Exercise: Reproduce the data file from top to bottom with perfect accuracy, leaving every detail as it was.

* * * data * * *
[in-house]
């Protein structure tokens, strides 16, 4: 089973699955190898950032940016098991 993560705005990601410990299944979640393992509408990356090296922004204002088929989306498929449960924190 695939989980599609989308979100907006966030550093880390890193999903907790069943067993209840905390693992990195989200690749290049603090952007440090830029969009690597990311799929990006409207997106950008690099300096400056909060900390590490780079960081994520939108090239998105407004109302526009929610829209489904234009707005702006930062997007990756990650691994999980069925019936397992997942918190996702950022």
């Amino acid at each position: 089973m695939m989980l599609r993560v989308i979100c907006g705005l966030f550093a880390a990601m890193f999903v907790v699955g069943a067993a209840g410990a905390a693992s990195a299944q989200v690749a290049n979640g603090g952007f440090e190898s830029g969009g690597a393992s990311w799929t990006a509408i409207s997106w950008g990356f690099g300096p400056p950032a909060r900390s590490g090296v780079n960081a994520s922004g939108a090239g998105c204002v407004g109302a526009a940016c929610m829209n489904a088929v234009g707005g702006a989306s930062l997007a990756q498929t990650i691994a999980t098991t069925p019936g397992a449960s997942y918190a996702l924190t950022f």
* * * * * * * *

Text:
[in-house]
């Protein structure tokens, strides 16, 4: 089973699955190898950032940016098991 993560705005990601410990299944979640393992509408990356090296922004204002088929989306498929449960924190 695939989980599609989308979100907006966030550093880390890193999903907790069943067993209840905390693992990195989200690749290049603090952007440090830029969009690597990311799929990006409207997106950008690099300096400056909060900390590490780079960081994520939108090239998105407004109302526009929610829209489904234009707005702006930062997007990756990650691994999980069925019936397992997942918190996702950022």
């Amino acid at each position: 089973m695939m989980l599609r993560v989308i979100c907006g705005l966030f550093a880390a990601m890193f999903v907790v699955g069943a067993a209840g410990a905390a693992s990195a299944q989200v690749a290049n979640g603090g952007f440090e190898s830029g969009g690597a393992s990311w799929t990006a509408i409207s997106w950008g990356f690099g300096p400056p950032a909060r900390s590490g090296v780079n960081a994520s922004g939108a090239g998105c204002v407004g109302a526009a940016c929610m829209n489904a088929v234009g707005g702006a989306s930062l997007a990756q498929t990650i691994a999980t098991t069925p019936g397992a449960s997942y918190a996702l924190t950022f």